Tardive Dyskensia - Harmonic Confusion album review

Athens prog metallers avoid Greek tragedy with stellar fifth album.

Tardive Dyskensia - Harmonic Confusion album artwork

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What’s in a name? Well, according to our dear friend Mr Internet, tardive dyskinesia is a neurological disorder characterised by involuntary movements of the face and jaw. Charming. It’s a pretty apt moniker, though, with Harmonic Confusion – the Greek prog metallers’ fifth full-length studio album – catapulted into action with the jolting, back-forth movements of instrumental salvo Insertion.

It’s a common theme, with groove-glazed tech riffs – like on the highlight Fire Red Glass Heart – mired in Mastodon-flecked muck, with singer and guitarist Manthos Stergiou’s vocal cords bulging at the seams. Proggers with a penchant for math flourishes, as well as guttural doom, will get their kicks from the battering ram brutality of tracks like Self Destructive Haze, but there’s enough chinks of light in the shade to win over most of the ear-shielding naysayers.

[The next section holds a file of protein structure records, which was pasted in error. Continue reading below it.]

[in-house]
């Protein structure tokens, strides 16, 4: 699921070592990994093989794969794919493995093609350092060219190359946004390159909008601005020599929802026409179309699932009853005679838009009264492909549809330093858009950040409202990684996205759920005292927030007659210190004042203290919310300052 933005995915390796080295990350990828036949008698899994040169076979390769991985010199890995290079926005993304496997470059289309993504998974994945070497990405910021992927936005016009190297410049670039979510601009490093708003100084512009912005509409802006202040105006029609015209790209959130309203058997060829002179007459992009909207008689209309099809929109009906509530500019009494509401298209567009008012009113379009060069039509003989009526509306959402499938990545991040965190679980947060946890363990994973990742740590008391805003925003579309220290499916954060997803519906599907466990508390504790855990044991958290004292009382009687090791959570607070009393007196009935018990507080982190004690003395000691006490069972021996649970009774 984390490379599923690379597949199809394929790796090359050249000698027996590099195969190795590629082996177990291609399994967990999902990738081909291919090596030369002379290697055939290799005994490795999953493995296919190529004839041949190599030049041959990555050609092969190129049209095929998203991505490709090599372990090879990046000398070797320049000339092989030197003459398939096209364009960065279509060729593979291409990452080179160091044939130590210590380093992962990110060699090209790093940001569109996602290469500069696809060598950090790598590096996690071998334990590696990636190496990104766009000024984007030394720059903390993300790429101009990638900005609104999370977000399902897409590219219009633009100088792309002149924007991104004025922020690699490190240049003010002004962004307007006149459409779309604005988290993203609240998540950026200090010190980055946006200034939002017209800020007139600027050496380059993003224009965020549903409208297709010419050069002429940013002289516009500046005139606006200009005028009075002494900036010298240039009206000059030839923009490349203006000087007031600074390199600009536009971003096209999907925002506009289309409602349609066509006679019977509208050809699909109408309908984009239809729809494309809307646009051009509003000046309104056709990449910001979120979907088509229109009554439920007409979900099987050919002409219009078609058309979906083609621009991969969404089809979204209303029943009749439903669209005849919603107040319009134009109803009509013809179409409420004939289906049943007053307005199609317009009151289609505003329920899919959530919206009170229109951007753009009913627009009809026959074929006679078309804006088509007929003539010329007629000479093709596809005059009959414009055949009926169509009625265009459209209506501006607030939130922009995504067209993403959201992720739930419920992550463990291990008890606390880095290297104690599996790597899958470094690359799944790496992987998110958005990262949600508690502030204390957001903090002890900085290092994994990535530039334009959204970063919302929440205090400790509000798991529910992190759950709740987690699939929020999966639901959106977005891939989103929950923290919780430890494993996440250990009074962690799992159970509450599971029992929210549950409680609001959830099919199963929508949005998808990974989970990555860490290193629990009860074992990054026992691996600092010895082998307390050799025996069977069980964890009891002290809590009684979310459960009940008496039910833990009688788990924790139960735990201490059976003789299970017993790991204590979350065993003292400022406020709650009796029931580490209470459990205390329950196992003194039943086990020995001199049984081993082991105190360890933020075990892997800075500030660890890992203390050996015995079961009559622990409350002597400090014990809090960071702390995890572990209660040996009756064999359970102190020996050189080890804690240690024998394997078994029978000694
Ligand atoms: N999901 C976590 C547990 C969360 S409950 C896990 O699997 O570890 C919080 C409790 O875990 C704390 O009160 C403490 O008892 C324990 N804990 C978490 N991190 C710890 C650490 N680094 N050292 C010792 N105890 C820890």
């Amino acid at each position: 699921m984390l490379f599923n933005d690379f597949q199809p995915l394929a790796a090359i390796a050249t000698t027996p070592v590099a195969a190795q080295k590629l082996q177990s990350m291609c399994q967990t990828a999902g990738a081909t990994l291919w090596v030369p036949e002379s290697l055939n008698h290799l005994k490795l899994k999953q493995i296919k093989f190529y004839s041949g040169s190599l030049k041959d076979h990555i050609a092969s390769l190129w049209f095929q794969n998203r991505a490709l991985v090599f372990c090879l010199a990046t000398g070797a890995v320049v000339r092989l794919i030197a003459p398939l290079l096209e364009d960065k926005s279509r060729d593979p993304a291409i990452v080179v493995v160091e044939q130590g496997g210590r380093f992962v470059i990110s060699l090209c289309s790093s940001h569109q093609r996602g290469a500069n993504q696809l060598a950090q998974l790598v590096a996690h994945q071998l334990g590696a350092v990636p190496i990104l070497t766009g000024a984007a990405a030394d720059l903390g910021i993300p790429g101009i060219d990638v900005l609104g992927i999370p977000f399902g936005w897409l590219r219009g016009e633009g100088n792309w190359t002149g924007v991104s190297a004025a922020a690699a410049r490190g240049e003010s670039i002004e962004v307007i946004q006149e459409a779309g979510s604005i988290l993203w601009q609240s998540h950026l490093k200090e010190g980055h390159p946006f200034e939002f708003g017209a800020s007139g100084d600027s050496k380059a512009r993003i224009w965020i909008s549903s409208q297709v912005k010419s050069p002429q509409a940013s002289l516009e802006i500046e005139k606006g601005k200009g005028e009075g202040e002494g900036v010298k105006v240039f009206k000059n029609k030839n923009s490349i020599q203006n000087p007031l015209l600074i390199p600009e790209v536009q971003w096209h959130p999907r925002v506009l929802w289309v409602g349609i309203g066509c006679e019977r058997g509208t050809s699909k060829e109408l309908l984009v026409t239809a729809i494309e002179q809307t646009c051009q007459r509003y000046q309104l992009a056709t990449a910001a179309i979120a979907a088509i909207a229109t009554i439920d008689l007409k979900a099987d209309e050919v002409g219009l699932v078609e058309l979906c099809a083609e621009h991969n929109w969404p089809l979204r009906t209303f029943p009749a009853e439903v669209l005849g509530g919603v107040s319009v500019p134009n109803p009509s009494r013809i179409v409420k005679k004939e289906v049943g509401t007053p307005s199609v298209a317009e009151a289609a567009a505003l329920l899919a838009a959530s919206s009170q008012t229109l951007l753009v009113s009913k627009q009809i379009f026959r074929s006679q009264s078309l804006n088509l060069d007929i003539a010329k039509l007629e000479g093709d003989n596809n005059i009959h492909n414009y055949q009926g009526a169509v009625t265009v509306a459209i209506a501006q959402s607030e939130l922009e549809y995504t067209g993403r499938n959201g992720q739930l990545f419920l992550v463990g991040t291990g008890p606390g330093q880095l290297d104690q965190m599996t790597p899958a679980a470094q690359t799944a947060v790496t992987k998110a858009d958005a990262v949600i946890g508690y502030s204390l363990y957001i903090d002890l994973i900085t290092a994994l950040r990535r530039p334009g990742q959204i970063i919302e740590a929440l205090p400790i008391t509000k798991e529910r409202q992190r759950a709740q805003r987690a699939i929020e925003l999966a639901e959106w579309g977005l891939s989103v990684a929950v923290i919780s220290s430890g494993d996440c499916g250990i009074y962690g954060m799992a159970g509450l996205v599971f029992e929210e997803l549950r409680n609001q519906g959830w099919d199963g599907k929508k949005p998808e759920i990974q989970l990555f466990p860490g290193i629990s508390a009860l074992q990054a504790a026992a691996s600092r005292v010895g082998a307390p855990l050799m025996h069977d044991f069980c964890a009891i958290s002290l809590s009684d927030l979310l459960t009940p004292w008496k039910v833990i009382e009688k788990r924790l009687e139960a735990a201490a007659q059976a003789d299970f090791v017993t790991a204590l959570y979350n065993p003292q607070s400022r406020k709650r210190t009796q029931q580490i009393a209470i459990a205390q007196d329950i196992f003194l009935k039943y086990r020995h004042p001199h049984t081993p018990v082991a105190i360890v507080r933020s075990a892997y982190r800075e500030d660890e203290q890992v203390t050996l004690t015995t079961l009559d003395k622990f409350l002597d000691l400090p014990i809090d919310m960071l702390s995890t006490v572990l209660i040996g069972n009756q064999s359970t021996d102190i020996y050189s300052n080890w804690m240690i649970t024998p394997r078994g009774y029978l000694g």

Harmonic Confusion is Tardive Dyskinesia’s most complete record yet, with less reliance placed on the brashness of their earlier work, and when it’s good, it’s really darn good. With the album mastered by Jens Bogren, who has worked with Opeth and Haken, the crisp, sparkling sound – allied with the hypnotic songs – should see this band make the next big leap forward.

Chris Cope

A writer for Prog magazine since 2014, armed with a particular taste for the darker side of rock. The dayjob is local news, so writing about the music on the side keeps things exciting - especially when Chris is based in the wild norths of Scotland. Previous bylines include national newspapers and magazines.